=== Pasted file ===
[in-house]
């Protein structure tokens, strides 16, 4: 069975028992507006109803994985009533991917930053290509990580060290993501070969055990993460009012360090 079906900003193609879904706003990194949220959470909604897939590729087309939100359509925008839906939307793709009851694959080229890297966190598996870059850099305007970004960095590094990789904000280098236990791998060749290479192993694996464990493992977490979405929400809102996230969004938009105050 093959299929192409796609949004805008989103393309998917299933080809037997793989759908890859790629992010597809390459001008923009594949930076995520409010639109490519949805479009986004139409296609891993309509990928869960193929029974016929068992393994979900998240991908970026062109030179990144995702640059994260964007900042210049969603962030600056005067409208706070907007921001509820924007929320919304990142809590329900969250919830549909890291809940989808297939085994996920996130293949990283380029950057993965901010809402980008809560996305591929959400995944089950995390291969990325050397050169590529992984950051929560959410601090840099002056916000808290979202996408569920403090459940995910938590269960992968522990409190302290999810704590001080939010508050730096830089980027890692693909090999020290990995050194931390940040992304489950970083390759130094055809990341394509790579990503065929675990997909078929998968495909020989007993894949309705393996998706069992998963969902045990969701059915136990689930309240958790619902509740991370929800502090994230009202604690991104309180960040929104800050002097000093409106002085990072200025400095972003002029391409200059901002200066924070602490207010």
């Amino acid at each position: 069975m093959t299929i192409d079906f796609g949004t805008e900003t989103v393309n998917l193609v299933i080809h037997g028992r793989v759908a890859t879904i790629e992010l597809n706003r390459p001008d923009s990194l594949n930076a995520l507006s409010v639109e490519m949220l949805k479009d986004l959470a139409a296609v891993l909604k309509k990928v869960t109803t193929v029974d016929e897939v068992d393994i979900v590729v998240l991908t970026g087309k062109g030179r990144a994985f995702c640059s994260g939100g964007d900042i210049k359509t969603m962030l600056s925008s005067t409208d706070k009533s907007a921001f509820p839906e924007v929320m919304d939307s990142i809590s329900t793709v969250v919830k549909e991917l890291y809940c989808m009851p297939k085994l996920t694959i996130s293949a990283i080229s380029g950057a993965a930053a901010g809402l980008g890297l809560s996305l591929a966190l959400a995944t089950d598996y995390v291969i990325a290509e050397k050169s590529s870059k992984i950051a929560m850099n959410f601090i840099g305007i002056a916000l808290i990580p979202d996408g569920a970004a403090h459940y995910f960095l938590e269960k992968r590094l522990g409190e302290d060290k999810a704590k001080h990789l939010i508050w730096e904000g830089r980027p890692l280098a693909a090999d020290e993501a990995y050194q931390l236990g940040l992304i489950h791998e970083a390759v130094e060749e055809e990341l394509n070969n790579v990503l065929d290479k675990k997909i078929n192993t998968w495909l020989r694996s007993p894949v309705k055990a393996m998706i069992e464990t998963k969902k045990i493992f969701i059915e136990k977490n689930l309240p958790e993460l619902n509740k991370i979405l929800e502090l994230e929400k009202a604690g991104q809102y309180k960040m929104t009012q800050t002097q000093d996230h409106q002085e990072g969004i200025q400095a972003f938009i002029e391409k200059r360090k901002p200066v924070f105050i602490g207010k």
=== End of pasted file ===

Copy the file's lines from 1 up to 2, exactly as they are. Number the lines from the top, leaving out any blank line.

[in-house]
């Protein structure tokens, strides 16, 4: 069975028992507006109803994985009533991917930053290509990580060290993501070969055990993460009012360090 079906900003193609879904706003990194949220959470909604897939590729087309939100359509925008839906939307793709009851694959080229890297966190598996870059850099305007970004960095590094990789904000280098236990791998060749290479192993694996464990493992977490979405929400809102996230969004938009105050 093959299929192409796609949004805008989103393309998917299933080809037997793989759908890859790629992010597809390459001008923009594949930076995520409010639109490519949805479009986004139409296609891993309509990928869960193929029974016929068992393994979900998240991908970026062109030179990144995702640059994260964007900042210049969603962030600056005067409208706070907007921001509820924007929320919304990142809590329900969250919830549909890291809940989808297939085994996920996130293949990283380029950057993965901010809402980008809560996305591929959400995944089950995390291969990325050397050169590529992984950051929560959410601090840099002056916000808290979202996408569920403090459940995910938590269960992968522990409190302290999810704590001080939010508050730096830089980027890692693909090999020290990995050194931390940040992304489950970083390759130094055809990341394509790579990503065929675990997909078929998968495909020989007993894949309705393996998706069992998963969902045990969701059915136990689930309240958790619902509740991370929800502090994230009202604690991104309180960040929104800050002097000093409106002085990072200025400095972003002029391409200059901002200066924070602490207010």